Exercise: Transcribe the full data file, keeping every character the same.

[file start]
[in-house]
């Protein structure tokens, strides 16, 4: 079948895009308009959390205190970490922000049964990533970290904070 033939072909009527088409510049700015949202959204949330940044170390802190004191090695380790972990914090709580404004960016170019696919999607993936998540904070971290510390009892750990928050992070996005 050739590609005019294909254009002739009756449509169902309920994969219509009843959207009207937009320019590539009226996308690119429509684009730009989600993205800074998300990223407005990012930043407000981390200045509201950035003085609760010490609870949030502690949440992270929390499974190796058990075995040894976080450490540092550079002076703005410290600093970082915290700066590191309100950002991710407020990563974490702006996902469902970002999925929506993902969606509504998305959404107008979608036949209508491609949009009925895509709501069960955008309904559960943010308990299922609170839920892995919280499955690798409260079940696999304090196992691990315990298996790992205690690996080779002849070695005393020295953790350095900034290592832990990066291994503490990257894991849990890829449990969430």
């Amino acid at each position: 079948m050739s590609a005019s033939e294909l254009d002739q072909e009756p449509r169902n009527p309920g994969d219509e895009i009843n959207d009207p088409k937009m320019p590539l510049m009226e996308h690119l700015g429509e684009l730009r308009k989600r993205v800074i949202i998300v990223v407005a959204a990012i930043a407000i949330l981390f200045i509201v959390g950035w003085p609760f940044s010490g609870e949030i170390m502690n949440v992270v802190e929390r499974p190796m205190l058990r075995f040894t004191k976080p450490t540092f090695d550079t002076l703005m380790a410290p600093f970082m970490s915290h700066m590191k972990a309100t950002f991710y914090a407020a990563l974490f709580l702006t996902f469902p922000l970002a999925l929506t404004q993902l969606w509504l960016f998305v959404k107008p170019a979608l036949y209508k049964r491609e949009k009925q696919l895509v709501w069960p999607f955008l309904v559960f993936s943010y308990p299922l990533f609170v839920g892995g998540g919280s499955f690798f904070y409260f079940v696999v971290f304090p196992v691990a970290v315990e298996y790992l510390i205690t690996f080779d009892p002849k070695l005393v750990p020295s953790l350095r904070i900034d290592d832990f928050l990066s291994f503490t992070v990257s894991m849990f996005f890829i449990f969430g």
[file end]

[in-house]
């Protein structure tokens, strides 16, 4: 079948895009308009959390205190970490922000049964990533970290904070 033939072909009527088409510049700015949202959204949330940044170390802190004191090695380790972990914090709580404004960016170019696919999607993936998540904070971290510390009892750990928050992070996005 050739590609005019294909254009002739009756449509169902309920994969219509009843959207009207937009320019590539009226996308690119429509684009730009989600993205800074998300990223407005990012930043407000981390200045509201950035003085609760010490609870949030502690949440992270929390499974190796058990075995040894976080450490540092550079002076703005410290600093970082915290700066590191309100950002991710407020990563974490702006996902469902970002999925929506993902969606509504998305959404107008979608036949209508491609949009009925895509709501069960955008309904559960943010308990299922609170839920892995919280499955690798409260079940696999304090196992691990315990298996790992205690690996080779002849070695005393020295953790350095900034290592832990990066291994503490990257894991849990890829449990969430």
């Amino acid at each position: 079948m050739s590609a005019s033939e294909l254009d002739q072909e009756p449509r169902n009527p309920g994969d219509e895009i009843n959207d009207p088409k937009m320019p590539l510049m009226e996308h690119l700015g429509e684009l730009r308009k989600r993205v800074i949202i998300v990223v407005a959204a990012i930043a407000i949330l981390f200045i509201v959390g950035w003085p609760f940044s010490g609870e949030i170390m502690n949440v992270v802190e929390r499974p190796m205190l058990r075995f040894t004191k976080p450490t540092f090695d550079t002076l703005m380790a410290p600093f970082m970490s915290h700066m590191k972990a309100t950002f991710y914090a407020a990563l974490f709580l702006t996902f469902p922000l970002a999925l929506t404004q993902l969606w509504l960016f998305v959404k107008p170019a979608l036949y209508k049964r491609e949009k009925q696919l895509v709501w069960p999607f955008l309904v559960f993936s943010y308990p299922l990533f609170v839920g892995g998540g919280s499955f690798f904070y409260f079940v696999v971290f304090p196992v691990a970290v315990e298996y790992l510390i205690t690996f080779d009892p002849k070695l005393v750990p020295s953790l350095r904070i900034d290592d832990f928050l990066s291994f503490t992070v990257s894991m849990f996005f890829i449990f969430g």